Hyperconverged infrastructure (HCI) is a solution built upon the idea of simplicity and ease of use with storage, compute, and networking capabilities located in a single piece of hardware. While HCI has allowed for more efficient IT infrastructure management, there have been some issues with the first generation HCI solutions available in the marketplace today and their inability to be as flexible and scalable as needed. NetApp recently announced that they will launch their own hyperconverged infrastructure based on SolidFire – promising to provide the scalability and flexibility public sector customers need to support their mission. We had the opportunity to sit down with Kirk Kern the chief technology officer with NetApp US Public Sector for insights as to how this new solution will provide the agility to scale that customers are looking for. Continue reading for more.
GovDataDownload (GDD): Can you give us some background on converged and hyperconverged infrastructure? What’s the difference between the two?
Kirk Kern (KK): Converged infrastructure (CI), like NetApp’s FlexPod solution typically involves the integration of compute functions, storage, and networking in a single box, with preconfigured hardware. It offers immense flexibility in terms of scaling any one of those three components. As an example, if you need additional compute capacity, scaling out is as simple as sliding in a few compute blades and adding them to the cluster. Similarly, if you need additional storage, all you have to do is add shelves or additional controllers. You can also change and add in networking components as needed. CI offers flexibility because each of the three components can be adjusted to scale depending on the customer’s needs.
Hyperconverged infrastructure (HCI) is a software defined solution that offers compute, storage, and networking in a single shared resource, making it suitable for many workloads because the infrastructure can be provisioned and configured at the software level. There are some limitations with HCI in scaling out because each node includes every resource so you can’t add or subtract compute independent of storage because the elements are fixed. For example, if you need more storage you will always deploy some compute resources with it.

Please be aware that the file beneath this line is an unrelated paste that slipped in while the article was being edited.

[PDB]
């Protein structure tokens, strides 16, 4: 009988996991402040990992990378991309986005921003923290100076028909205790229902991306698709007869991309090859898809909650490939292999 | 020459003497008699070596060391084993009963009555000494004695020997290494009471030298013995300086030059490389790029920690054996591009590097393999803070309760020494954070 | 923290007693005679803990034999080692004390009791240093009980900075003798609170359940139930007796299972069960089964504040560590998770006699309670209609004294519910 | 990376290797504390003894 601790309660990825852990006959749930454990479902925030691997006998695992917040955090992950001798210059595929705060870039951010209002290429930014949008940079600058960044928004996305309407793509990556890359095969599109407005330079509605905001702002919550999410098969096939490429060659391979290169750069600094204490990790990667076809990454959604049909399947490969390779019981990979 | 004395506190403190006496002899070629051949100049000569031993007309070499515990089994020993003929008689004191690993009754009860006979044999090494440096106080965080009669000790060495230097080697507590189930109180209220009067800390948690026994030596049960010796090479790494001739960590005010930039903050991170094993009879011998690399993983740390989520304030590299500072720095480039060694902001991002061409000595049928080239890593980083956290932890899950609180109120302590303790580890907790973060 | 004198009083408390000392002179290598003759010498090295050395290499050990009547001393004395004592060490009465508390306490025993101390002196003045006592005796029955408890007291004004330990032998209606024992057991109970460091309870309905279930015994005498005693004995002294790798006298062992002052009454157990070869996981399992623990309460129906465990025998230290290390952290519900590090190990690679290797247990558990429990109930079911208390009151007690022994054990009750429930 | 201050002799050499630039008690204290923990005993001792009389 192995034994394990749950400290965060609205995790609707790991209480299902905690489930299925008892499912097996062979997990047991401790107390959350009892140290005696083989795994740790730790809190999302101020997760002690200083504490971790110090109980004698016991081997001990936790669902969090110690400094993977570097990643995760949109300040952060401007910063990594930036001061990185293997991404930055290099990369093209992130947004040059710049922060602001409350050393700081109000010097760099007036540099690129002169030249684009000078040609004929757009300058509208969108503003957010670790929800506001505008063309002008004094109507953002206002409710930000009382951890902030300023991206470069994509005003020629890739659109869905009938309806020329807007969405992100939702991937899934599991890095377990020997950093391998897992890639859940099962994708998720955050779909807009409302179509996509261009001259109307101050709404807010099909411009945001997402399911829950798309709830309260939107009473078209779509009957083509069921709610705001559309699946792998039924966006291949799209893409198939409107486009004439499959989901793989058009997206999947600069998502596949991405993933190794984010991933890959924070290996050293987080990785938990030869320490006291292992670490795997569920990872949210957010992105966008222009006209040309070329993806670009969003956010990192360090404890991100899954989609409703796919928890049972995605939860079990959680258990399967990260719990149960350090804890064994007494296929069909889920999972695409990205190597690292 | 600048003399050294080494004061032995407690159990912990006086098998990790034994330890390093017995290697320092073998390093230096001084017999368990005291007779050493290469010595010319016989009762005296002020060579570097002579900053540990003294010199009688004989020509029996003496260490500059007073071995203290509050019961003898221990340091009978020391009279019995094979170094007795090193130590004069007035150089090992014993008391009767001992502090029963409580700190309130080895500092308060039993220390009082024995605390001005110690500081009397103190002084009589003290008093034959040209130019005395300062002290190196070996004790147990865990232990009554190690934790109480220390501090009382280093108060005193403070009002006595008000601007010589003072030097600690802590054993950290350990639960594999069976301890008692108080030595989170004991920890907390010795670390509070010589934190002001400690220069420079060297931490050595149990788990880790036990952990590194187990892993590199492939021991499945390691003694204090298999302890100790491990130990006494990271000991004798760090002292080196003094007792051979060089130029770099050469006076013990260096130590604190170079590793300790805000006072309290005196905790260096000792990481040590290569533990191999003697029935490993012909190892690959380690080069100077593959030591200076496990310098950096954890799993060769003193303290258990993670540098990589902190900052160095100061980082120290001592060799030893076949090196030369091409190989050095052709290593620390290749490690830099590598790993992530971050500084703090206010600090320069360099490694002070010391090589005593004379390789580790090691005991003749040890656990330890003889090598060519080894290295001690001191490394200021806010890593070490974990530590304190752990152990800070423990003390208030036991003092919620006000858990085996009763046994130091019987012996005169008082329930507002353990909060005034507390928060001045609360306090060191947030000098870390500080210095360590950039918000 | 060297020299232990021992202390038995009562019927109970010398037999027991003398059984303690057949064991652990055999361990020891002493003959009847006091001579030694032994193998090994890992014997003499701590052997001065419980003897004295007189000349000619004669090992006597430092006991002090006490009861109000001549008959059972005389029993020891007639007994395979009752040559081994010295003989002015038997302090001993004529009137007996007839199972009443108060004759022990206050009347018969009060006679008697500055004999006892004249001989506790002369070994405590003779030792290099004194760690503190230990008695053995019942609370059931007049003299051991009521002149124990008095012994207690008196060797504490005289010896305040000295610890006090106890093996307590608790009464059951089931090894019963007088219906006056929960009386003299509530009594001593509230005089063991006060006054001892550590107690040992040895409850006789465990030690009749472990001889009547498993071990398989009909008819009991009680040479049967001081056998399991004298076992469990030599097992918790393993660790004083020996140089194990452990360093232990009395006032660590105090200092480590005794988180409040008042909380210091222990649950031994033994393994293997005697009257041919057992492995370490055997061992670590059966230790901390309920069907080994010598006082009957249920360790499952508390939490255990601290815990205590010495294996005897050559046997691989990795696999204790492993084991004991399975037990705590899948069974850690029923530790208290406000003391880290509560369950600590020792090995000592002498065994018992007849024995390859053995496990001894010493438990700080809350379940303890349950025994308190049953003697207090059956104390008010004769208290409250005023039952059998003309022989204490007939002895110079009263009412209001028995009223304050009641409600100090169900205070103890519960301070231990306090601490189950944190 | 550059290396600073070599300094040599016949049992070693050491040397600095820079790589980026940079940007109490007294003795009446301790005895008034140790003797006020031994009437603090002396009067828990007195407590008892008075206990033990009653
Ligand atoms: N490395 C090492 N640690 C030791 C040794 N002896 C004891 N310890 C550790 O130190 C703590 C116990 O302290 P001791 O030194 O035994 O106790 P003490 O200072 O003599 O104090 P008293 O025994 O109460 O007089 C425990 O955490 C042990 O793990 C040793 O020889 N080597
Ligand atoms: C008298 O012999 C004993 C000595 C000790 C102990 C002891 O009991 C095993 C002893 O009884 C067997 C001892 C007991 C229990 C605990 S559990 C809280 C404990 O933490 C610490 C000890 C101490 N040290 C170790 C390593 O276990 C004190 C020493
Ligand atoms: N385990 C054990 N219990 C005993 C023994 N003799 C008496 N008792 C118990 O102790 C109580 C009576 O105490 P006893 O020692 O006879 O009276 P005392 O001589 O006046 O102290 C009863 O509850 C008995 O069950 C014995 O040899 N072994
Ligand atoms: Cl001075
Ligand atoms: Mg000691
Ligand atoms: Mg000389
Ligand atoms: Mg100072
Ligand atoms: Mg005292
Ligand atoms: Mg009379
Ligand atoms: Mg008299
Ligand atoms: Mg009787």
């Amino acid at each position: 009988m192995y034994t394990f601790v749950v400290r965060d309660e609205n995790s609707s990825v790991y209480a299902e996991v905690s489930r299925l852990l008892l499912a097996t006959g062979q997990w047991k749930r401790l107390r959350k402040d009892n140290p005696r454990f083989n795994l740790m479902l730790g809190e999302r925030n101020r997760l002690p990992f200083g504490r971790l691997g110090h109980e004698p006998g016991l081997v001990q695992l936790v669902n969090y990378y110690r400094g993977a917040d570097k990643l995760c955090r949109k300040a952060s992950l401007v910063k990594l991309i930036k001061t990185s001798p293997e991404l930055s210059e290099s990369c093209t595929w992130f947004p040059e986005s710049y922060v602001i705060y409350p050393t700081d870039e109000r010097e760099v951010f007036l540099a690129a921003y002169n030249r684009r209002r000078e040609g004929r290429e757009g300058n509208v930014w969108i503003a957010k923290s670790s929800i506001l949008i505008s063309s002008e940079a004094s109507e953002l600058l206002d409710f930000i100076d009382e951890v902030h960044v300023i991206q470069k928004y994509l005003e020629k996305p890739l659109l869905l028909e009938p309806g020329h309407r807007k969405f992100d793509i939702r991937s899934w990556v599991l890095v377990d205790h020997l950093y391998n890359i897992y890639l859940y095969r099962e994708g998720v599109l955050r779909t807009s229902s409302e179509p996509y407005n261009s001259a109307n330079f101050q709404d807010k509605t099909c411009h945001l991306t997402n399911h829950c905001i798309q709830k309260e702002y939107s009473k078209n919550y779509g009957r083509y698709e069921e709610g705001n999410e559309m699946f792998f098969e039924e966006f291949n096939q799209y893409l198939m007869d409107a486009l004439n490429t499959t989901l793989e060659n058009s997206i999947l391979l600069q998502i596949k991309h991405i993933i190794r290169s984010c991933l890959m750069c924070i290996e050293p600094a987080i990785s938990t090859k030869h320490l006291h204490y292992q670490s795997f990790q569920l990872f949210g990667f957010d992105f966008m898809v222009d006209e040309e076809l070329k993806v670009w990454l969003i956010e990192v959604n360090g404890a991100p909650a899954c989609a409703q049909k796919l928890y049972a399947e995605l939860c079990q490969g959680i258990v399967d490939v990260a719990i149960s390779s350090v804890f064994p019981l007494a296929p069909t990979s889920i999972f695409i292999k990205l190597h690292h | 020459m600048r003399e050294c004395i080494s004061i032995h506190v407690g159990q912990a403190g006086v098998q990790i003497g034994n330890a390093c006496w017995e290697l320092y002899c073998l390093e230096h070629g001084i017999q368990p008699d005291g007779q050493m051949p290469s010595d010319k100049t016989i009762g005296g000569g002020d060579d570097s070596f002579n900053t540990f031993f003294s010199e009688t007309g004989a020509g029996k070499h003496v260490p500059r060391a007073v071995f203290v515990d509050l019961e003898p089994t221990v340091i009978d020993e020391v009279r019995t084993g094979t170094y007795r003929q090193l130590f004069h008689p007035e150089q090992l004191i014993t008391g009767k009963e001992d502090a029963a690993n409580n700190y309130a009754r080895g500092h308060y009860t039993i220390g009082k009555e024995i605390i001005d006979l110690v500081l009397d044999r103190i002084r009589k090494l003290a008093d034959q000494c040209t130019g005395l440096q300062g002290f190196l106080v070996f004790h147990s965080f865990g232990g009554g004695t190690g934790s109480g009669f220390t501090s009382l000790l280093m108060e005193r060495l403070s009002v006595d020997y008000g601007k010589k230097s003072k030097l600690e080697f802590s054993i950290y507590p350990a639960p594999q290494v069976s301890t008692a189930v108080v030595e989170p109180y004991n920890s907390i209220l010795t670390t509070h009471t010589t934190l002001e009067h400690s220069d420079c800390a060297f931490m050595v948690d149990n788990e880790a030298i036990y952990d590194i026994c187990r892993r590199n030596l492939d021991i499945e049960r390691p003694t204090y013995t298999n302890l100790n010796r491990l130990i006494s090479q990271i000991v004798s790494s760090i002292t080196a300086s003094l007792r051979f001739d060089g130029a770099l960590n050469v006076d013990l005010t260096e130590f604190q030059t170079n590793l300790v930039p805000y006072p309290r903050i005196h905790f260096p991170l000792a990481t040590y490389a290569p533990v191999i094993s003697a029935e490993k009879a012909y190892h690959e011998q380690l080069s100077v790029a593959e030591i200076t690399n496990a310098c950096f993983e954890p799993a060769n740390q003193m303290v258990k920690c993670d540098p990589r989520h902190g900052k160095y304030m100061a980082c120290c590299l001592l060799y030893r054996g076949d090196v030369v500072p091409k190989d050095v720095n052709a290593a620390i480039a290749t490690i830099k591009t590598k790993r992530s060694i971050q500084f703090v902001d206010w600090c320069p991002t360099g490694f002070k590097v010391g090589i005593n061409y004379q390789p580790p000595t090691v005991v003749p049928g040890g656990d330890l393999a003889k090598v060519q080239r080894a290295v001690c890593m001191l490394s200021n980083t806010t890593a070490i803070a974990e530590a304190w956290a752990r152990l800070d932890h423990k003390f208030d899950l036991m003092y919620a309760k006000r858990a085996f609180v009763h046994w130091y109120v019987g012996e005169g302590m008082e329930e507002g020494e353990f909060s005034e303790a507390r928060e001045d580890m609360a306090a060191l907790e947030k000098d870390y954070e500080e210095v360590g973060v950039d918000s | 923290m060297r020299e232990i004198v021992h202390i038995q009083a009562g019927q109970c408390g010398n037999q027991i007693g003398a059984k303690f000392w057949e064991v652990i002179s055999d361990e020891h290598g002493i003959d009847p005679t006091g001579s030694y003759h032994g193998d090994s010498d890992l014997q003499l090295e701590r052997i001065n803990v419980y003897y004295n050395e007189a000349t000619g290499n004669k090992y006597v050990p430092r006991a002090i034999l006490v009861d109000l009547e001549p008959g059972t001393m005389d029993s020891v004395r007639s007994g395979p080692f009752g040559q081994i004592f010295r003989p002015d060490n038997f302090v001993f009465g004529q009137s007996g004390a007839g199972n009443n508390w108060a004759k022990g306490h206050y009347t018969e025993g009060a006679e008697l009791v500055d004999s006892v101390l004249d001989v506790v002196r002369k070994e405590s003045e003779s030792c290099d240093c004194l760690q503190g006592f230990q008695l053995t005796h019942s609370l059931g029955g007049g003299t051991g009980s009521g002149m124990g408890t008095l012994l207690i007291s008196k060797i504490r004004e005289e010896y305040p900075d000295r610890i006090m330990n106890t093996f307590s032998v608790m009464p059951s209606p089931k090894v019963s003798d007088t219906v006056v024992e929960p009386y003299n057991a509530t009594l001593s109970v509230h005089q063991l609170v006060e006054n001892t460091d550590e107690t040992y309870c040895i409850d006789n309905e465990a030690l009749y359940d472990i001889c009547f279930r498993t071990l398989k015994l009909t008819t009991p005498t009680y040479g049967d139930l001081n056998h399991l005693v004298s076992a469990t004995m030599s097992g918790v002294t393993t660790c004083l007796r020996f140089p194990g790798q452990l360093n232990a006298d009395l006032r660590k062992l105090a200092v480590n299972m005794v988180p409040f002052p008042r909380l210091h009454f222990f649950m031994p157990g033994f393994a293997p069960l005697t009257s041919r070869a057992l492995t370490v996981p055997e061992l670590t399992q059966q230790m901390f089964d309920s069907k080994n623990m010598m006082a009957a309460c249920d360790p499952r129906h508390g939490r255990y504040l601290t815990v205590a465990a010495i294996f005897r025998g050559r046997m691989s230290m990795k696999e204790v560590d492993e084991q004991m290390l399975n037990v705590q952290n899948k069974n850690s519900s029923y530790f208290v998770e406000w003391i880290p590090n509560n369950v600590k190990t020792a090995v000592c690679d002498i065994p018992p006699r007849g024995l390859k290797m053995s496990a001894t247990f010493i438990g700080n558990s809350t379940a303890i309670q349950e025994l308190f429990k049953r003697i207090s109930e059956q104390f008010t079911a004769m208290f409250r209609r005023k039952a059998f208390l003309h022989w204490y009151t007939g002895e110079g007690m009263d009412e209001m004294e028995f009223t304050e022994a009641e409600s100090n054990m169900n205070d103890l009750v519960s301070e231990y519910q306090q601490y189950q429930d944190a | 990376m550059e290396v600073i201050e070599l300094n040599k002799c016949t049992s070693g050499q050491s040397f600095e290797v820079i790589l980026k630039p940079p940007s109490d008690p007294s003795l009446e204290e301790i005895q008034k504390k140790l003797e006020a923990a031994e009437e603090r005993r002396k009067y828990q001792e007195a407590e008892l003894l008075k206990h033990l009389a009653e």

GDD: What are the benefits of a hyperconverged infrastructure? Why are customers choosing hyperconverged over converged infrastructure?
KK: HCI provides efficiencies with resource and system management because one central resource is being managed instead of separate components in the stack. As such, it’s also generally perceived as faster to deploy than CI. From a cost perspective, HCI is somewhat more predictable since you have small step-based growth rather than independent resource growth. We have found that customers are looking for the ‘easy’ button, and with HCI, they don’t need to have expertise in compute, networking and storage. One box does everything – it’s all inclusive and easy to purchase.
GDD: Where do you see the industry moving with regards to converged/hyperconverged infrastructure and why?
KK: There is still a mix of agencies that choose CI versus those who use HCI, and the choice is made depending on the agency’s mission. Without a doubt, they are all looking for faster outcomes to support the work they do. Some agencies choose CI because of its flexibility while others buy HCI because of its simplicity and ease of use. At NetApp, we have invested a lot of time and resources to make the management component as simple as possible for public sector customers.
GDD: How will the new SolidFire hyperconverged infrastructure address customer demands?
KK: The NetApp HCI we’re launching will leverage SolidFire all-flash storage and NetApp Data Fabric technology that links on-premise and cloud storage. We have discovered that there are some gaps in the hypercoverged marketplace with regards to performance, flexibility, scale, and workload consolidation and our product is being built to address those needs. With first generation HCI products, users have ended up creating silos of applications, preventing them from consolidating workloads more efficiently. Our NetApp HCI solution will allow users to add more storage, compute or networking without the current fixed-node configuration. One of the ways we’ll do this is through SolidFire’s guaranteed qualtiy of service, which provides performance across thousands of applications at once. This is something that has been built into the core of the SolidFire architecture. The new product will have the flexibility in adding and subtracting nodes dynamically as requirements may change. It will be a part of Data Fabric as well – so you can move data from HCI to the traditional OnTap FAS file sharing environment and back. We’re excited to be offering something so innovative that we believe will finally address customer pain points and make operations and infrastructure management as simple as possible for them.
You can learn more about NetApp’s Data Fabric technology here.